The two Soviet cosmonauts, Alexei Leonov and Valery Kubasov, landed in the plains of Central Asia on Monday (21 July) after their historic mission in the Soyuz space craft to link-up in space with the United States spacecraft, Apollo.
GV Scyuz coming down on parachute. (3 shots)
SV Soyuz capsule landing in huge crowd of dust blown up by retro-rockets. (3 shots)
AERIAL TO GOUND VIEW OF People running towards capsule on ground.
SV AND CU Engineers working on capsule and removing hatch. (3 shots)
SV Kubasov comes out of capsule and is greeted by Russian officials.
TV AND SV Leonov also emerging from capsule and being greeted. (2 shots)
AERIAL VIEW Recovery helicopters on ground.
SV Cosmonauts and officials leaving capsule.
SCU Bell-shaped descent vehicle of Soyuz.
TV Cosmonauts surrounded by officials and exports.
TRANSCRIPT: WILSON: "The first shots of Soyuz came through as she was about six thousand feet up, sailing along under the one huge parachute. Below are the virgin lands of Kazakahtan and the circling recovery helicopters. All the cameras were aboard helicopters. And here's their landing. (RUSSIAN VOICES) That huge cloud of dust was not caused by a heavy landing. It was caused by retro-rockets which the Russians fire eight feet from the ground to provide a soft touch-down. (RUSSIAN VOICES) Millions of Soviet viewers saw the lunch-time TV programme, showing a Russian recovery operation for the very first time. The landing was six miles from the planned spot because of the high winds - it was also hot on the Steppes. Soon they had the hatches open and after a flight of two-and-a-half million miles, Kubasov came out to applause from Moscow Mission Control. Within a couple of minutes Leonov was out too - he's on the right. He admitted needing a little while to get his land legs. He was tired and feeling the effects of the return into gravity.
There were greetings and bear hugs and official congratulations all round. The size of the recovery operations, with eight huge helicopters, was emphasised by the Russian commentary, and there was also a doctor and a medical unit to give a first-hand check to the air cosmonauts. The bell-shaped descent vehicle is the central portion os Soyuz. The orbital module we've seen during flight, and the heat shield, are jettisoned, so there are none of the burn marks we see on Apollo craft. And of course, there had to be a little final speech by the Soyuz commander, Leonov."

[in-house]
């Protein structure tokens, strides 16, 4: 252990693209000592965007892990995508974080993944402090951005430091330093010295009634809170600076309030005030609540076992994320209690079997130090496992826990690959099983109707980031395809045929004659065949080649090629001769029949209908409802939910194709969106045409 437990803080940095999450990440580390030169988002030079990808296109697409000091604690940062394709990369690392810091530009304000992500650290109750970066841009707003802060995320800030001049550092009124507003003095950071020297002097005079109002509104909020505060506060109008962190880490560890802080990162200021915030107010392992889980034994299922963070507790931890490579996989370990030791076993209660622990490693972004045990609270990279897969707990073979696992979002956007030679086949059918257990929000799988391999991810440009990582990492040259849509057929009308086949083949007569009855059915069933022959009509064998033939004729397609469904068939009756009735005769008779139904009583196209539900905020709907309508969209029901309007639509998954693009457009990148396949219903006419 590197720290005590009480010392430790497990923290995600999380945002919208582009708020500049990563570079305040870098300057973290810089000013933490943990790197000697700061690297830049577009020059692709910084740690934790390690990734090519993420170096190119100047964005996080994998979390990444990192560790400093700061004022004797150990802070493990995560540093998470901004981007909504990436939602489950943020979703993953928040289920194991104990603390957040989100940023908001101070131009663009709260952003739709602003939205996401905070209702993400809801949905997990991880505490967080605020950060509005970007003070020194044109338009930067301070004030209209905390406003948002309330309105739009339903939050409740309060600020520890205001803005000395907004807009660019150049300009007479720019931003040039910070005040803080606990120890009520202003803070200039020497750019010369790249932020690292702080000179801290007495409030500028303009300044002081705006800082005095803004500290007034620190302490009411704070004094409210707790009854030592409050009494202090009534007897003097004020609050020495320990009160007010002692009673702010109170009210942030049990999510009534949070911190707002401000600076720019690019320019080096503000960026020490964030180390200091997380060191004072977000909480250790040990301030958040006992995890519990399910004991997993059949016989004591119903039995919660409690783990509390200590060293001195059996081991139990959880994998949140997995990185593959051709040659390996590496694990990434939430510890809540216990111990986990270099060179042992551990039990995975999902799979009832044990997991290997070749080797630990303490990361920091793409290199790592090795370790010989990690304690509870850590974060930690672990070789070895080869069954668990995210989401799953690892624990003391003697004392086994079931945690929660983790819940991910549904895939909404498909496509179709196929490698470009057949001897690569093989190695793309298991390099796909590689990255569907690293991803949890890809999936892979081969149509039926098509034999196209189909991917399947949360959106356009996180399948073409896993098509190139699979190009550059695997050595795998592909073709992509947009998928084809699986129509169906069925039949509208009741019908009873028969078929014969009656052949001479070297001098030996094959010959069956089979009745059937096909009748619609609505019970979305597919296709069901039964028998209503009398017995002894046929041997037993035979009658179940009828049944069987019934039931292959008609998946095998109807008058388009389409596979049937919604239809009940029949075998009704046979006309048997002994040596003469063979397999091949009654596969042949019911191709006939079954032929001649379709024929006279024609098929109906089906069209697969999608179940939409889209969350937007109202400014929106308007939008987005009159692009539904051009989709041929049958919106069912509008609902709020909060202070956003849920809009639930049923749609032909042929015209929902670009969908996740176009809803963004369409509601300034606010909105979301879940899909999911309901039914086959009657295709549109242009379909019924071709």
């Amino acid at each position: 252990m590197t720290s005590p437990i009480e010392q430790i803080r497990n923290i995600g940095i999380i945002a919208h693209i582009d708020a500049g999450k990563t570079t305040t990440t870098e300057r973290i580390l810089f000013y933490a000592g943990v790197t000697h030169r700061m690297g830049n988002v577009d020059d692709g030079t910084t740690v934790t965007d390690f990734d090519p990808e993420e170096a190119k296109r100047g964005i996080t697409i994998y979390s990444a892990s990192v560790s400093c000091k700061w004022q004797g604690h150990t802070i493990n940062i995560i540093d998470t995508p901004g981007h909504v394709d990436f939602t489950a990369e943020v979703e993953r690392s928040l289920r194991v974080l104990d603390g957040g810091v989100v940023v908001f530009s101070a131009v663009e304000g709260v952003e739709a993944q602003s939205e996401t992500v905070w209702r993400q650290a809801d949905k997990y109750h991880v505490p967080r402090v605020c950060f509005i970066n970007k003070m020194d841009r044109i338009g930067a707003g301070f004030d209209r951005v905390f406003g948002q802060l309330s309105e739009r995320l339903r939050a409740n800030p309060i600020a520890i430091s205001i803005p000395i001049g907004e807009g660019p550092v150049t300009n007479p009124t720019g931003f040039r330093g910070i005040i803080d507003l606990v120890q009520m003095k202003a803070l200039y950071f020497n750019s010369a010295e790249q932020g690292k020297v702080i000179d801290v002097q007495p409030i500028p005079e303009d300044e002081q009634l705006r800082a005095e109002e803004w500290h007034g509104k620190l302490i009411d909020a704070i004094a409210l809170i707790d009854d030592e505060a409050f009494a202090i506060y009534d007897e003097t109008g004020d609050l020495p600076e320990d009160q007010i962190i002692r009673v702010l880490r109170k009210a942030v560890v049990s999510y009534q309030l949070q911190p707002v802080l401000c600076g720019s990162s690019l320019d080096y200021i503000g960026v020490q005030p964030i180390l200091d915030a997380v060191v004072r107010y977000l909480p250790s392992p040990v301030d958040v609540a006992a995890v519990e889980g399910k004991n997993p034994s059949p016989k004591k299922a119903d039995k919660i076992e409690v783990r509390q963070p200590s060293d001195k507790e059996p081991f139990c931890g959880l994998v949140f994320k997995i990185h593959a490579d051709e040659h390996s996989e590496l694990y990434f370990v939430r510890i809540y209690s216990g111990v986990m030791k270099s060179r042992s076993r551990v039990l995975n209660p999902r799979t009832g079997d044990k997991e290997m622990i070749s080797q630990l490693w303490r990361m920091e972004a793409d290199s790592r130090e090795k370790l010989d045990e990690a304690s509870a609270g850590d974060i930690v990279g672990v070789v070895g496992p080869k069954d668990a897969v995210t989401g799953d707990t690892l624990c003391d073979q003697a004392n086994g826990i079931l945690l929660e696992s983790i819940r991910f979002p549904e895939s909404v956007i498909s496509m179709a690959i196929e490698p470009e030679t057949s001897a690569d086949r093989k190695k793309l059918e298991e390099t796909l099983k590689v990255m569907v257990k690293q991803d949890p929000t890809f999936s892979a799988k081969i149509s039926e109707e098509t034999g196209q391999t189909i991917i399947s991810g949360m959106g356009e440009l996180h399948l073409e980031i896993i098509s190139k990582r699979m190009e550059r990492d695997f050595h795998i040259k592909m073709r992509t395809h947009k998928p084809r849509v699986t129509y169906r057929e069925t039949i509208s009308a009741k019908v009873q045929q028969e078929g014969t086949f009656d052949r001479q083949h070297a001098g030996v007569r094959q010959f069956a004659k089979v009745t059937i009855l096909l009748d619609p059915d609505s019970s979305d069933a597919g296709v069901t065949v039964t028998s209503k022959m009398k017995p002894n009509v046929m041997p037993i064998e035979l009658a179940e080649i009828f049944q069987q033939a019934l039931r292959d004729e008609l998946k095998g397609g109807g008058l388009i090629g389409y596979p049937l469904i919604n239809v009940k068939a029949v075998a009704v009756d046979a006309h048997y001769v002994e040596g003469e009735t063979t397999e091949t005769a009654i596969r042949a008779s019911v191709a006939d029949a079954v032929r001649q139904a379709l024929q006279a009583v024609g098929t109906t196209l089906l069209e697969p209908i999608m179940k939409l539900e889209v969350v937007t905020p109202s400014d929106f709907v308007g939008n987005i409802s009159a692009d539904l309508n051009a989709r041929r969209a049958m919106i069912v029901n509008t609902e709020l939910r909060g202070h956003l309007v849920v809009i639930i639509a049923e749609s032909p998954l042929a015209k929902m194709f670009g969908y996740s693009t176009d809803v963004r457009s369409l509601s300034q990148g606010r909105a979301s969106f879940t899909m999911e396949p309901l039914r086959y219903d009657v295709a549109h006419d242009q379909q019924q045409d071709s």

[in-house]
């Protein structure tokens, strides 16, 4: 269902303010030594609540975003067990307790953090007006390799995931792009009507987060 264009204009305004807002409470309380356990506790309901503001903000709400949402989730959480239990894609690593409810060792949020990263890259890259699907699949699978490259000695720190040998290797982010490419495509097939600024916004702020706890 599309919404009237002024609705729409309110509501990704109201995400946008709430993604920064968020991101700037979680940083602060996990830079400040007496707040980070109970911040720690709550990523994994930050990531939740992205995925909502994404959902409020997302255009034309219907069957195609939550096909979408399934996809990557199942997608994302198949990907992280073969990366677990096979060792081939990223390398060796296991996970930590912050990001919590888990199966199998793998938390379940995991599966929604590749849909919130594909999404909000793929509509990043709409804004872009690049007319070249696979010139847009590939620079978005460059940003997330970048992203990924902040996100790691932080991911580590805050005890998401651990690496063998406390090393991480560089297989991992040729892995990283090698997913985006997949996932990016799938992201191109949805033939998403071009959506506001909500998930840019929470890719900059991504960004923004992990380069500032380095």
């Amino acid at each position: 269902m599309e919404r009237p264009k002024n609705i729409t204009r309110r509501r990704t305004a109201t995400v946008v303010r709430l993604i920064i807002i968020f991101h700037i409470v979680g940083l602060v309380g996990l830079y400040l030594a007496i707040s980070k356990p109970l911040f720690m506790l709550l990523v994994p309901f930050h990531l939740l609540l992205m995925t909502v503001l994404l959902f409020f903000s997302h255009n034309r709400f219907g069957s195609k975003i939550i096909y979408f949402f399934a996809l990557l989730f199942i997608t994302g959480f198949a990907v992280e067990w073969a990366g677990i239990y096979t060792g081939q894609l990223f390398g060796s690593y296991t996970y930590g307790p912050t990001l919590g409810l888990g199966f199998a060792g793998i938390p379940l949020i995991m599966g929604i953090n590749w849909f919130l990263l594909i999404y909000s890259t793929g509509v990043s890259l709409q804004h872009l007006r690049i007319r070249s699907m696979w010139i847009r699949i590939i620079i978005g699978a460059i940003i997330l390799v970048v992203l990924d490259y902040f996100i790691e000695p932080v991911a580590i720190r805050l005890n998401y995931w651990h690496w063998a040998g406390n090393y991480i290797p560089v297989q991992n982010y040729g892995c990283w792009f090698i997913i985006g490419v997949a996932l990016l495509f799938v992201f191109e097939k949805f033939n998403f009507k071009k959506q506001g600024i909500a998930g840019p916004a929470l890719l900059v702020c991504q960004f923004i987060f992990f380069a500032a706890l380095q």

Initials VS 24.45 VS 24.30
VISNEWS APOLOGISES FOR THE POOR PICTURE QUALITY OF THIS TELERECORDING
This film is serviced with a sound commentary by the B.B.C.'s Science Correspondent, David Wilson, a transcription of which is provided on page two.
REPORTER: DAVID WILSON
Script is copyright Reuters Limited. All rights reserved
Background: The two Soviet cosmonauts, Alexei Leonov and Valery Kubasov, landed in the plains of Central Asia on Monday (21 July) after their historic mission in the Soyuz space craft to link-up in space with the United States spacecraft, Apollo. Soyuz swung down on it's single parachute near the small town of Arkalyk, some 500 kilometres (300 miles) north east of the Baikonur launch site - so bringing to an end the first international manned venture in space.
The two cosmonauts reported that they were "feeling fine" to the helicopter-borne rescue crews as they descended to earth. Their landing was right on schedule, and for the first time Soviet Television cameras were there to give millions of people round the World live pictures of the descending space ship.
Leonov and Kubaeov had been in space for six days, and during two of those days, their craft had been linked with the three-man Apollo, in the first attempt by the two major powers to team their costly space programmes.
All the television cameras assigned to cover the touchdown were carried on helicopters, and the first sight they caught of the descending Soyuz was as it broke through the cloudy sky about six minutes before the landing was scheduled. In spite of the ward weather, the wind was strong enough to blow the craft 10 kilometres (6 miles) off what would have been a pinpoint touchdown.
About eight feet from the ground, retro-rockets on Soyuz fired at the base of the capsule, slowing it to a virtual halt. Within minutes, dozens of helicopters, trucks and vans were at the scent, and technicians unscrewed the exit hatch to retrieve the two men.